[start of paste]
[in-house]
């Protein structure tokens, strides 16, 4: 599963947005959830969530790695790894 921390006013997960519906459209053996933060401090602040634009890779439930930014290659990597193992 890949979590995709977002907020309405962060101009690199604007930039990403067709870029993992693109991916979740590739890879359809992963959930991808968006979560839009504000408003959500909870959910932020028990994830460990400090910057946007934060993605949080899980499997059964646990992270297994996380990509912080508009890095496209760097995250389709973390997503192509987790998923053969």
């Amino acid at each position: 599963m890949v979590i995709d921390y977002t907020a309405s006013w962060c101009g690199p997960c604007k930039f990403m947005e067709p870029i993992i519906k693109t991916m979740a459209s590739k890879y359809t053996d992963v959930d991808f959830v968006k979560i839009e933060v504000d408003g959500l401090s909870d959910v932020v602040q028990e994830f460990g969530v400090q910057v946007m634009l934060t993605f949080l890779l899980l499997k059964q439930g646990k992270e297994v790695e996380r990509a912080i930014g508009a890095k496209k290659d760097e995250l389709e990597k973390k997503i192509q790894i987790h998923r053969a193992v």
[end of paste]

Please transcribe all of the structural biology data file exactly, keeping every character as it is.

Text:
[in-house]
């Protein structure tokens, strides 16, 4: 599963947005959830969530790695790894 921390006013997960519906459209053996933060401090602040634009890779439930930014290659990597193992 890949979590995709977002907020309405962060101009690199604007930039990403067709870029993992693109991916979740590739890879359809992963959930991808968006979560839009504000408003959500909870959910932020028990994830460990400090910057946007934060993605949080899980499997059964646990992270297994996380990509912080508009890095496209760097995250389709973390997503192509987790998923053969």
């Amino acid at each position: 599963m890949v979590i995709d921390y977002t907020a309405s006013w962060c101009g690199p997960c604007k930039f990403m947005e067709p870029i993992i519906k693109t991916m979740a459209s590739k890879y359809t053996d992963v959930d991808f959830v968006k979560i839009e933060v504000d408003g959500l401090s909870d959910v932020v602040q028990e994830f460990g969530v400090q910057v946007m634009l934060t993605f949080l890779l899980l499997k059964q439930g646990k992270e297994v790695e996380r990509a912080i930014g508009a890095k496209k290659d760097e995250l389709e990597k973390k997503i192509q790894i987790h998923r053969a193992v």